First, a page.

Top Gun: Maverick Spoiler Review: Tom Cruise Flies The Legacy Sequel Route

This review contains spoilers for "Top Gun: Maverick."

As it ushers in the summer movie season post-Memorial Day weekend, "Top Gun: Maverick" doesn't break a lot of new ground for blockbusters, but that's not really its mission. This is a legacy sequel, here to entertain, hit familiar beats (even some from outside the franchise), and repackage the film that made Tom Cruise a global superstar for a new generation of moviegoers who are starved for human stories without superhero capes. Simultaneously, it's tasked with appeasing old-school fans who grew up with "Top Gun" and have aged along with Cruise and his titular pilot, Pete "Maverick" Mitchell.

The extent to which "Top Gun: Maverick" feels familiar may depend on how recently you've watched the original 1986 film, or how well you remember it and other tentpoles of yore like "Star Wars: A New Hope." The movie starts out with the same music and what seems like the same intro text as the original "Top Gun," though that colon leading into the title lands a touch more awkwardly here, as if the Navy were now calling its Fighter Weapons School "Top Gun: Maverick."

A flight deck crew scrambles to prep jets for takeoff and landing aboard an aircraft carrier, and we're right back in the "Danger Zone," or maybe just the audience's comfort zone. That's not necessarily a bad thing. "Top Gun: Maverick" is dedicated to the memory of Tony Scott, the director of the first "Top Gun," who died in 2012. Scott's film, too, was nothing if not a commercial package — equal parts music video, Navy recruitment video, and magic-hour ad for the 1980s.

"Top Gun: Maverick" inhabits the blockbuster landscape that the original movie helped build. Directed by Joseph Kosinski, who previously teamed with Cruise on "Oblivion," this movie never feels like it's on autopilot (or Cruise control). It's just that it's flying hotshot maneuvers within set parameters.

The love of Maverick's life

In the original "Top Gun," every character lived in service of Maverick and his homoerotic hero's journey (something Quentin Tarantino famously riffed on in his "Sleep with Me" cameo). Even his best friend's wife, Carole Bradshaw, played by Meg Ryan, was there just to comfort Maverick and give him a little pep talk after her husband died, as though she'd been written with no inner life of her own.

As much as the movie insisted on Maverick's heterosexuality, using songs like "Take My Breath Away" to sell his relationship with the androgynously named — and sometimes dressed — Charlie Blackwood (Kelly McGillis), the real love of Maverick's life was always his wingman Goose (Anthony Edwards). This is only further borne out by "Top Gun: Maverick," where Cruise's character is still struggling to let go of Goose, despite having symbolically done that already in the first movie by regaining his confidence as a pilot and throwing Goose's dog tags into the ocean.

When we first catch up with Maverick in the sequel, he's a test pilot operating out of a hangar in the Mojave Desert, and he's got photos of Goose all over the place. Charlie, meanwhile, is out of the picture and never once mentioned. "Top Gun: Maverick" also reveals in dialogue that Carole died, leaving her mustachioed son Bradley "Rooster" Bradshaw (Miles Teller) in need of a surrogate parent — though he resents Maverick for pulling his papers from the naval academy (at Carole's request) and taking years off his career.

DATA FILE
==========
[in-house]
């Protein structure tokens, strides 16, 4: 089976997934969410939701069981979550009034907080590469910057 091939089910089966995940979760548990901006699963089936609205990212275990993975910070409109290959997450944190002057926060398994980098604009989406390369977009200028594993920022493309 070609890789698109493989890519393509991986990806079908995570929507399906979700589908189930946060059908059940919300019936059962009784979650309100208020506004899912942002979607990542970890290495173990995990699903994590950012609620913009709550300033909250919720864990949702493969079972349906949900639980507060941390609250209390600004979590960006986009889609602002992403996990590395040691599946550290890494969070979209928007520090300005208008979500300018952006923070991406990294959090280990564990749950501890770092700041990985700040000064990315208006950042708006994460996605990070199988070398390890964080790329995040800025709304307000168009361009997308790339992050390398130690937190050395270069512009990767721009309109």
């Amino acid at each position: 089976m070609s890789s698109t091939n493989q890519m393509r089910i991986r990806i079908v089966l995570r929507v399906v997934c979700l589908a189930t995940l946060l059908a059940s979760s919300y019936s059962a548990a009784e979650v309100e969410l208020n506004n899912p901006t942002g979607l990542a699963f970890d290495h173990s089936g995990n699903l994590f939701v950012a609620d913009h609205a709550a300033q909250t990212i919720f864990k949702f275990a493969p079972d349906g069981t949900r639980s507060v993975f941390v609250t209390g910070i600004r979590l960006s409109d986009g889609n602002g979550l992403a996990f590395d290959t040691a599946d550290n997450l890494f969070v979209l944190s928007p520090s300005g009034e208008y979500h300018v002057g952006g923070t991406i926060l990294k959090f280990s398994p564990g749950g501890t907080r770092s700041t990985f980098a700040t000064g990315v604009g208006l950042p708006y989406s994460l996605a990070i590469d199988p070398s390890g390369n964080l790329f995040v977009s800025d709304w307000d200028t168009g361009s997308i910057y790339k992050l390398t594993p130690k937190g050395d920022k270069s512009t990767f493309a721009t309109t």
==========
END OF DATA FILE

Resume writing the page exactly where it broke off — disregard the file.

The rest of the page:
Maverick's prototype hypersonic jet program is about to be scrapped in favor of drones by Admiral Cain (Ed Harris), which leads Captain Mitchell to take a jet up and push it past Mach 10 in a bid to save the program. He, not the DC superhero Flash, is "the fastest man alive." After crashing, he's reassigned to be an instructor in the Top Gun school thanks to the behind-the-scenes intervention of his old pal Iceman (Val Kilmer).

Mix-and-match birds and men

Maverick still texts with "Ice," and he himself endures as a plastic cipher and male fantasy with an admittedly winning smile: more the idea of a character or an extension of Cruise's screen persona than a vivid personality in his own right. He has the same haircut and the same tendency to ignore orders and do things his own way as Ethan Hunt. It's probably no coincidence that the first trailer for "Mission: Impossible – Dead Reckoning Part One" was released this past week, so that it can play in front of "Top Gun: Maverick."

Hunt has his Impossible Missions Force; Maverick has his pool of Top Gun graduates, avatars of American exceptionalism who self-identify as "the best." The two team leaders and action heroes are a bit interchangeable compared to some of the more daring roles Cruise once took on, such as Lestat in "Interview with the Vampire," Frank T.J. Mackey in "Magnolia," or Vincent in "Collateral." Contrast this with Lewis Pullman, and how different his bespectacled mission candidate (call sign: "Bob") looks from his cowboy character in "Outer Range."

It's when Maverick shows up at a bar owned by his old offscreen flame, Penny (Jennifer Connelly), that "Top Gun: Maverick" most feels like it's doing a paint-by-numbers remix of the first movie. Rooster subs for his bird-named father, Goose, while Hangman (Glen Powell), jokingly referred to as Bagman, equals Iceman.

Teller has graduated from the drums of "Whiplash" to the bar piano, on which he plays "Great Balls of Fire," the same song Goose used to play. You half-expect the film to lean on archival footage from "Top Gun," and sure enough, it goes right there and does that. During their bar encounter, Hangman calls Maverick "old-timer" and "pops," which leaves him in the same uncomfortable position that Maverick was in with Charlie at school the next day when he realizes this person is his instructor.

The Iceman cometh

In "Top Gun: Maverick," there's talk of holding onto relics and time being the greatest enemy. "The future is coming, and you're not in it," Admiral Cain tells Maverick, as if warning the audience of its mortality and Paramount Pictures on behalf of the Paramount+ streaming service. Maverick is also told his kind is "headed for extinction," and when we see Kilmer, his voice lost to real-life cancer, juxtaposed with his young matinée-idol self, it serves as a reminder that human frailty overcomes all of us, even famous actors.

Watching an old movie made with actors who are still alive can bring the same wistful effect as looking through an old photo album. More than once, "Top Gun: Maverick" lingers on a black-and-white still of Iceman and Maverick from the first film. The present Iceman, who only appears in one scene, communicates more by typing, though he does get to speak a few lines and share a hug with Maverick before his character's offscreen death.